Although the vast majority of churches (and mosques, synagogues, and other religious institutions) managed to adapt to public health restrictions, Pawlowski simply ignored them and kept on holding his church services as normal. His church was visited by Alberta Health Services officials, backed up by peace officers and Calgary police. There is a video that received wide coverage in U.S. conservative media in which he is berating these officials, and calling them fascists, communists, Nazis, Gestapo, and psychopaths, and telling them to get out of his church. They left. In fact, they left, came back another day, left again, and then eventually got a court injunction to prevent him from continuing to violate public health orders, which he ignored. Only after that did they arrest him. This does not seem consistent with how the Gestapo operated.
There is arguably a place in a free society for civil disobedience. But the goal should not be to denigrate the rule of law that orders that free society. “Civil” is the key word. And by civil, I do not mean “polite”. I mean that one disobeys on principle but accepts that there will be consequences, and suffers them willingly. A tiny minority of Christian pastors such as Pawlowski claim that their religion demands disobedience of the current health restrictions, relying on St. Peter’s words: “We must obey God rather than men.” One wonders why fire code capacity restrictions have escaped their scrutiny. But they seem to forget about St. Paul, who when thrown into prison for preaching about Christ, was singing hymns to God, and did not try to escape when an earthquake broke open the prison doors. St. Paul himself said, “Let every person be subject to the governing authorities.”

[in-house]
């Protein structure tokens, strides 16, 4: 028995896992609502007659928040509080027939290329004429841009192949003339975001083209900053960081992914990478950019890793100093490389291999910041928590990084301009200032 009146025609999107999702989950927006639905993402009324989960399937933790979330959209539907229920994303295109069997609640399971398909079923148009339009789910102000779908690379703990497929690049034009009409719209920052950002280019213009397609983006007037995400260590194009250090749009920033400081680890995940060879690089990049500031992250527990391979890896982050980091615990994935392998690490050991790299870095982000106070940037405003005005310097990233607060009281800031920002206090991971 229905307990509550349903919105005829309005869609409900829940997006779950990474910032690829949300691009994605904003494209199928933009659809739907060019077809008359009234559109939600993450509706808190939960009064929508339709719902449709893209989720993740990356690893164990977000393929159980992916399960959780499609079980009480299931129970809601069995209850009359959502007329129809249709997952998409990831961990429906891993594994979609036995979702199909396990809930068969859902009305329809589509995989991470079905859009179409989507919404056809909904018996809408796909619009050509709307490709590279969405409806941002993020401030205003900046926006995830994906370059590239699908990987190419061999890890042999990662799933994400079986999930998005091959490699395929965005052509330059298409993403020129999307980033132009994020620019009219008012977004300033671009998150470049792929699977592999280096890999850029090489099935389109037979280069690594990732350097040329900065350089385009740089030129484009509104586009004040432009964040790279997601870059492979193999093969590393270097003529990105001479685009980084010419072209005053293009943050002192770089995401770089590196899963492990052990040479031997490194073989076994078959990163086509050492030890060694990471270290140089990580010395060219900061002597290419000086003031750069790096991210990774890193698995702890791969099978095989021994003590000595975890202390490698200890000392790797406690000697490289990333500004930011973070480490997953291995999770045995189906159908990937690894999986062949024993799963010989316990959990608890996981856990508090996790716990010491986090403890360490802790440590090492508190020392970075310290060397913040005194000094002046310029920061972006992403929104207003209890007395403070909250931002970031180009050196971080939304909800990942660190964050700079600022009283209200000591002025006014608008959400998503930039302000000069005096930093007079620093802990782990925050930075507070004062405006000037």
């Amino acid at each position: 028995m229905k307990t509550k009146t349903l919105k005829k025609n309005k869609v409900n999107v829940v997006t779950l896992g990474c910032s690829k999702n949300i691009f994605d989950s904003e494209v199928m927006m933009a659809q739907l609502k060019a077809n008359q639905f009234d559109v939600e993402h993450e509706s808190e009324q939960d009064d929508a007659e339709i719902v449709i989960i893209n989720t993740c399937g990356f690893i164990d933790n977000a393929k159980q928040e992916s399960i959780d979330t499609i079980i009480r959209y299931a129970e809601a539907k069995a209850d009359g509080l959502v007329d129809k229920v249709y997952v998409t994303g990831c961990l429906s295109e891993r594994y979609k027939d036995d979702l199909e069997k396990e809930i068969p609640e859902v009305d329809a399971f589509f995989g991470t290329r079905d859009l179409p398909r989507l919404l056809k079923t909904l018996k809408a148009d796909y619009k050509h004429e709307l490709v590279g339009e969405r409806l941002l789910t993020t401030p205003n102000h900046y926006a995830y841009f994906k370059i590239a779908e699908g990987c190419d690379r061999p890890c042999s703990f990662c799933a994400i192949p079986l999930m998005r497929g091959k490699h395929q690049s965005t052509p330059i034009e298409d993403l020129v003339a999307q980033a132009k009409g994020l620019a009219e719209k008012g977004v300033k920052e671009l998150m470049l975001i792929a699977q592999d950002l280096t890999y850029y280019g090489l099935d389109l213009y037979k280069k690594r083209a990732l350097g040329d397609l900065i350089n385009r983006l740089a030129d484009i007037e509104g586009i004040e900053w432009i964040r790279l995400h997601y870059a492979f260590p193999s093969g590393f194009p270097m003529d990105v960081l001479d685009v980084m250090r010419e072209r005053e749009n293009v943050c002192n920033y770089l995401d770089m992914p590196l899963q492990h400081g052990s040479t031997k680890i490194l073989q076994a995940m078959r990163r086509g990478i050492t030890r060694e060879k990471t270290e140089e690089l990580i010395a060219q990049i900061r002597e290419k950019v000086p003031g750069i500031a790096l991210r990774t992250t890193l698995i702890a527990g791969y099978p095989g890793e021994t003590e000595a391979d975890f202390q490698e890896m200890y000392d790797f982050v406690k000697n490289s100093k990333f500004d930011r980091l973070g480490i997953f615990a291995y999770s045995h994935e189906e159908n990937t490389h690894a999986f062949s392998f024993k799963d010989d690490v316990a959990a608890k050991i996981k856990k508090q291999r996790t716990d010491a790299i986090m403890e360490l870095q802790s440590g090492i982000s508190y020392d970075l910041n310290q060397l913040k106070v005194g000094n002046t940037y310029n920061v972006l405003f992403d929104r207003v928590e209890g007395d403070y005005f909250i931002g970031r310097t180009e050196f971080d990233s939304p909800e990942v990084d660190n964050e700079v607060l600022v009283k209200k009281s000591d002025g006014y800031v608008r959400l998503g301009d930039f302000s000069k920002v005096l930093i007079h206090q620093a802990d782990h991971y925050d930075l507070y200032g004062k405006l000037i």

The point is, if one believes that one should disobey the law in furtherance of any cause considered just (or if one’s religion demands it), then one ought to readily accept the consequences imposed by the authorities. Indeed, the consequences send out the intended message that the law is unjust. That message then effects change through the democratic process. Screaming that the police are Nazis and then going on speaking tours about your horrible treatment seems to me to undermine the whole message. But maybe that’s just me.
There is always the ballot box
There are no easy answers in dealing with this pandemic. What is clear from the decisions of Canadian courts is that there must be a balance struck between individual rights and the government’s interest in the health of its citizens. Like it or not, these decisions have held that the balance currently favours the government’s interests. But the rule of law requires that we respect those decisions, or accept the consequences of resistance – at least until the next election.
 Part 1 of the Constitution Act, 1982, being Schedule B to the Canada Act 1982 (UK), 1982, c.11
  1 S.C.R. 103
 R.S.C. 1970, c. N-1
 U.S. Const. amend. I-X
 2020 MBQB 185
 2020 ABQB 806
 2000 SCC 57
 Acts 5:29
 Acts 16:16-25
 Romans 13:1